Coffin Carousel’s Spooktacular Howard Noise on Influences, Instruments, and Letting Go of Toxicity

Today we have an interview that I have been looking forward to, from one of my favorite signings to Eclipse Records. You may remember that album I reviewed from Coffin Carousel called Between Death and Dead. Well, today we have none other than vocalist Howard Von Noise to answer our most burning questions, and hopefully we will all get a lesson in what it takes to make doom pop music.

Chimera Magazine (Tom) – Hey, Howard. Thanks for doing this, and congrats on the upcoming release; it’s really a great listen, with aspects that most music fans can enjoy.

HVN: Thanks Tom, super stoked to release this album through Eclipse Records and glad you enjoyed the listen! ‘Between Death & Dead’ has been a work in progress for 5 years so it feels awesome to finally see it going out. My main goal with the album was to keep the songs as original as possible and all high energy so I am hoping fans of all heavy music genres can enjoy at least a couple of songs, if not the whole album.

Tom – From listening to the album, it is very apparent that you have a horror themed vision for the band. I just went and saw IT; awesome movie, make sure you check it out. That being said, what films, books, etc inspire you from that genre? 

HVN: Oh yeah there’s a horror undertone indeed. Not a gore/bloody horror feel, but more in lines with creepy/spooky horror flavors and lyrically spinning them to give a double meaning…for those into horror the lyrics paint one picture, to the music fan who has just heard the music without seeing the imagery I imagine they might take another message all together, the song messages and meanings are universal in that sense…I have always loved a fun element to the horror genre. I fell in love as a kid with the Evil Dead trilogy, especially Army’s of Darkness. When I was in my teens I used to stay at a friend’s place after school every Friday night and watch the Friday 13th movies…that was an early memory for me getting into horror, then finding out about Rob Zombie and the Misfits when I started playing guitar opened me to all the horror influenced music out there and I was hooked for life. Tim Burton is another huge influence visually and creatively, along with the Danny Elfman soundtracks in his movies.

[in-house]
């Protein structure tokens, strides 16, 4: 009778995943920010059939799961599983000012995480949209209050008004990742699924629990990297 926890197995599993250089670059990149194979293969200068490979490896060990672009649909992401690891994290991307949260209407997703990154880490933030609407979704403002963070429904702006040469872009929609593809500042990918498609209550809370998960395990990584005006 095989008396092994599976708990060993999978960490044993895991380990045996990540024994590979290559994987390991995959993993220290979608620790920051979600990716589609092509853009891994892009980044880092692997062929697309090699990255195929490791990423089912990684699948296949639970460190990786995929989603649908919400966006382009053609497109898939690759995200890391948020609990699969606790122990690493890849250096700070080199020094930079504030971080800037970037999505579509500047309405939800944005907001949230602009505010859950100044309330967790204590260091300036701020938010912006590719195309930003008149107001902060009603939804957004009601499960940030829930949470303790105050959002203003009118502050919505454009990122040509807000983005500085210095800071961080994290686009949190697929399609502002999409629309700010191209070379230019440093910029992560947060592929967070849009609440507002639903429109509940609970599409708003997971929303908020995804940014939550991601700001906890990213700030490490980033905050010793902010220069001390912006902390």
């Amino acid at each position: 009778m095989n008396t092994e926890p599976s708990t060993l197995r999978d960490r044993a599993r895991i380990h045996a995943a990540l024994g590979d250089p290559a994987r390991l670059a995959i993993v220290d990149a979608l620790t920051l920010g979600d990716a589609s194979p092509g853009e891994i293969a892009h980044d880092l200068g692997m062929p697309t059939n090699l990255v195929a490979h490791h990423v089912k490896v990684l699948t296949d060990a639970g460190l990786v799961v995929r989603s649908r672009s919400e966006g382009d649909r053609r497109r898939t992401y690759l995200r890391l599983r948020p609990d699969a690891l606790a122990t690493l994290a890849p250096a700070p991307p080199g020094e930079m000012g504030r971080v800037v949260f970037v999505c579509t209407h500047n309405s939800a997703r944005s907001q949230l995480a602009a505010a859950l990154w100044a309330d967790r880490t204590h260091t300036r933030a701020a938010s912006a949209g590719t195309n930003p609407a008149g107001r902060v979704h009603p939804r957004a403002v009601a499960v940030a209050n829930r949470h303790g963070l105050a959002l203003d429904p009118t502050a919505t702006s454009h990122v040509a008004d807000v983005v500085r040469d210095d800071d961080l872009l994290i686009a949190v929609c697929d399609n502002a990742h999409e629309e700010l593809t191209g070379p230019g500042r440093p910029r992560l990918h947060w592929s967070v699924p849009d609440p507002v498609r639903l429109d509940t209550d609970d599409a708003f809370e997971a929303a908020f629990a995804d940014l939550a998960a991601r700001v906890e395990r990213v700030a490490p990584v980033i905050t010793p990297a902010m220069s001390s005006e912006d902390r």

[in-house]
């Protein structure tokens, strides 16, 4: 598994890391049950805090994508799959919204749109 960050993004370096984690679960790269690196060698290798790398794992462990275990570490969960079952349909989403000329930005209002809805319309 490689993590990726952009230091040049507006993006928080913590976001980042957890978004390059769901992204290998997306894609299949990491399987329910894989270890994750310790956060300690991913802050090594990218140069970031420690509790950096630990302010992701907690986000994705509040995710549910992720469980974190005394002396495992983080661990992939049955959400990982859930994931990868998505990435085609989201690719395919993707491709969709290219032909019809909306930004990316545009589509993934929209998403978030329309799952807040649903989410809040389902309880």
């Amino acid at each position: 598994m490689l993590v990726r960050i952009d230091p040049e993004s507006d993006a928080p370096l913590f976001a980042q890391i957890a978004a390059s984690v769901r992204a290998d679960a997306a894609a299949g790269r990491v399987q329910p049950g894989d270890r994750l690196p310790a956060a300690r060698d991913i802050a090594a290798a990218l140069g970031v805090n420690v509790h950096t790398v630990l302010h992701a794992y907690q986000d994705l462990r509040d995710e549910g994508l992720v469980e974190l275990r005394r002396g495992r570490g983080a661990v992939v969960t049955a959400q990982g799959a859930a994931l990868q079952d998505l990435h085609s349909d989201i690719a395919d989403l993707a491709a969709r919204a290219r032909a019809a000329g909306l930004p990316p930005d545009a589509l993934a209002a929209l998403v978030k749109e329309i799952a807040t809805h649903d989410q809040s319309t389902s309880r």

Tom – I can hear some Addams Family type keyboards on the album. I always loved it in the show when Lurch would play those weird things, and Wednesday and him would end up dancing. After discovering that these things worked with music, how did you choose where you drew your inspiration for the music? There’s so much of it out there that I would think it would be difficult to pick the ones to use.

HVN: I love the Addams Family, the whole concept and the Munsters also! I have Butch Patrick’s (Eddie Munster) autograph on the headstock of my Cargill custom telecaster. On the album there is a synth backing plate to every song. As well as keeping a live band feel I wanted to create a soundscape that complemented the songs and drew more depth to the sounds and atmosphere specific to each song. I don’t really draw inspiration, I just get into the feel of each song and express what sounds I can hear playing in with the band instruments…I live and breathe what I love so really the album sounds is just an extension of my everyday thoughts and ideas with the music I like to create. I try to create sounds that I haven’t heard before as much as possible, I will play with effects and sound plugins for hours to push a sound into a new realm and have it sounding unique.

Tom – Between Death and Dead is a really cool album. I love the fact that it’s got a vibe from several genres at once. “Sleeping Hollow” and “Toxic Candy” are my favorites, oh and “Voodoo Riot”. Your vocals are almost like another instrument in propelling the song forward, they are rhythmic in their execution. What led you to using that approach in performing vocal work?